Historic Homes

Historic Homes

Guided tours of four restored early 19th-century houses are offered daily on the hour, except noon. Trained professional tour guides lead each small group of visitors into a personal understanding of the restored structures and their outbuildings, and the time periods they represent. Tours last approximately one hour and begin with a brief introductory video. Tours between 10 a.m. and 3 p.m. encounter at least one original resident or composite historical character portrayed by an actor (see Living History).

Hinderliter Grog Shop
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Grog Shop:
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Hinderliter Grog Shop
- c. 1826-27. Now Little Rock's oldest building, the Hinderliter Grog Shop began as a log structure in 1826-27 by Jesse Hinderliter, a man of German descent. It was his home and business, where he lived with his wife and two slaves until his death in 1834. Popular folklore associates the building with the last meeting of the territorial legislature of 1835. Red oak logs and cypress flooring were used in the grog shop's construction. The clapboard siding and porch were later additions. Inside, the hand-carved federal mantel in the formal dining room shows that style was important, even in a log house on the frontier.


Brownlee House Brownlee House
Late 1840s. Robert Brownlee built this Federal style brick house in the late 1840s for his brother and sister-in-law. A Scottish stonemason, Brownlee came to Little Rock in 1837 to help build the Old State House. He pursued a number of careers before leaving for California in the 1849 gold rush. From the late 1840s through 1852, the home's residents were James and Isabelle Brownlee and Tabby, a slave.

Brownlee had the wooden mantels in the parlor and bedroom marblized, a popular decorative art of the time. The home's furnishings reflect the mid-19th century. Some belonged to lawyer and writer C.F.M. Noland, who may have lived in the house in the 1850s.

This house is a project of The National Society of the Colonial Dames of America in the State of Arkansas.


Woodruff Print Shop Woodruff Print Shop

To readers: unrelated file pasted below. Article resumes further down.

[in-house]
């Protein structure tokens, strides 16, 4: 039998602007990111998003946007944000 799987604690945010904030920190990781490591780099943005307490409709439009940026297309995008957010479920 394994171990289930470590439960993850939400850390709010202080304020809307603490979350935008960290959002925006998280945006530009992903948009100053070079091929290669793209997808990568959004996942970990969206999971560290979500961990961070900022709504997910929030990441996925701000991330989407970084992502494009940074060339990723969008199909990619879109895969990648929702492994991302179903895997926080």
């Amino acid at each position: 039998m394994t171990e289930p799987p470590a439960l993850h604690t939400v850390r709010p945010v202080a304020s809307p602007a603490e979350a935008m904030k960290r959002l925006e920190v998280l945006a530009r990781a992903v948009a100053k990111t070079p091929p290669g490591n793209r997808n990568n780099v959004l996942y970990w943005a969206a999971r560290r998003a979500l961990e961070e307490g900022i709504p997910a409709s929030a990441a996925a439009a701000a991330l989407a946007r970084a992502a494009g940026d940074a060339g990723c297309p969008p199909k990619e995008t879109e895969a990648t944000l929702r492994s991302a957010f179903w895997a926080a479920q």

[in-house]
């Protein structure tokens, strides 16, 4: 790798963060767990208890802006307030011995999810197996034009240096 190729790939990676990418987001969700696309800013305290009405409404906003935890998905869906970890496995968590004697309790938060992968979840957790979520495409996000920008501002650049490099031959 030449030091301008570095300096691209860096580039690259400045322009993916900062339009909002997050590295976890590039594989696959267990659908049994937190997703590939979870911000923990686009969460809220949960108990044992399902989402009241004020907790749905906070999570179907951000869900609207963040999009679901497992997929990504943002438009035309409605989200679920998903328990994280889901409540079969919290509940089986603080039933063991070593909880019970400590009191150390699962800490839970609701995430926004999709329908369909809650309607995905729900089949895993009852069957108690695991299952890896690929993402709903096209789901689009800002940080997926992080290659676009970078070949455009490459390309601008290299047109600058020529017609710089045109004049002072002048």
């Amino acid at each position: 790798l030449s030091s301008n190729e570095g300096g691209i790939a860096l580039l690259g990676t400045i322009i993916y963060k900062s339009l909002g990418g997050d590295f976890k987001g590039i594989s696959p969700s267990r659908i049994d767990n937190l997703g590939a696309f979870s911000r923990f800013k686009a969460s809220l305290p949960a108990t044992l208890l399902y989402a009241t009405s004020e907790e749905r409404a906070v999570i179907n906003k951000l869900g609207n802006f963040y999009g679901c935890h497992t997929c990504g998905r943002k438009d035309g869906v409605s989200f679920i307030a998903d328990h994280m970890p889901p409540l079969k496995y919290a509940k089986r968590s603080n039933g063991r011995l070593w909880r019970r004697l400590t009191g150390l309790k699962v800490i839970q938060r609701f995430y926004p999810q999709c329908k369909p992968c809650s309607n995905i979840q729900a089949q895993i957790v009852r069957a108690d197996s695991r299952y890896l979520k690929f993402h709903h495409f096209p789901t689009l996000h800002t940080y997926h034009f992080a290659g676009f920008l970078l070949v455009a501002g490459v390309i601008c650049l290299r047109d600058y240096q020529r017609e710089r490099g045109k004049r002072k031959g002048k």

- c. 1824. William Woodruff, a young New Yorker looking for a business opportunity, moved to Arkansas Post in the fall of 1819 to print the territory's first newspaper, the Arkansas Gazette. When Little Rock became the territorial capital in 1821, Woodruff moved his business upriver. Between 1824 and 1827 he lived and worked on the northeast corner of the museum's block.

The two-room brick structure now used as Woodruff's print shop is what remains of the original structure. Inside the print shop are original Woodruff furnishings and a replica of the Ramage press that he brought to Arkansas by keel boat.

Outside, a medicinal herb garden features native and imported plants used by settlers and native Americans for healing. It is maintained by the Arkansas Chapter of The Herb Society of America.


McVicar House
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Bedroom:
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Living Room:
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Kitchen:
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McVicar House
Late 1840s. James McVicar built this wooden house, using white oak logs and square pegs, on the same block his friend Robert Brownlee built a brick home. Their homes follow the symmetrical 1840s style with a large central hall bordered by two rooms of equal size. It is a sophisticated version of the "double pen" log house seen across Second Street. McVicar was director of the state penitentiary, a Mason, a veteran of the Mexican War, and a slave holder. In 1849 he and Brownlee led the Little Rock-California Company to the California Gold Rush. McVicar later returned to Little Rock and married.


Plum Bayou Log House Plum Bayou Log House
1830s. The written history of this home begins in 1856. In that year it was found abandoned and in need of repair to house the Pemberton family, who had just moved from North Carolina. The house may date to the 1830s. It is built of logs from ancient cypress and has brick chimneys - few stones are found in the delta where it was built. Originally located on Plum Bayou near the farming community of Scott, the house was moved 20 miles to Historic Arkansas in the 1970s. It is the museum's hands-on education center, where Arkansas school children experience pioneer activities firsthand. The Log House is open to the general public during open house special events.


1850s Farmstead 1850s Farmstead
As you visit the Plum Bayou Log House, you will be surrounded by the newly created 1850s Farmstead, which provides an authentic 19th century context for the Pemberton family's main house. It's easy to imagine how the family sustained themselves on this working farm, complete with a barn, slave cabin, privy, smoke house and raised bed gardens. The Farmstead was home not only to the Pembertons, but also to their slave John Perry, his wife and two children. When the Perrys were emancipated, they elected to stay there and became successful farmers. The Farmstead, which occupies a half block just north of the main museum building, is surrounded by an authentic snake rail fence.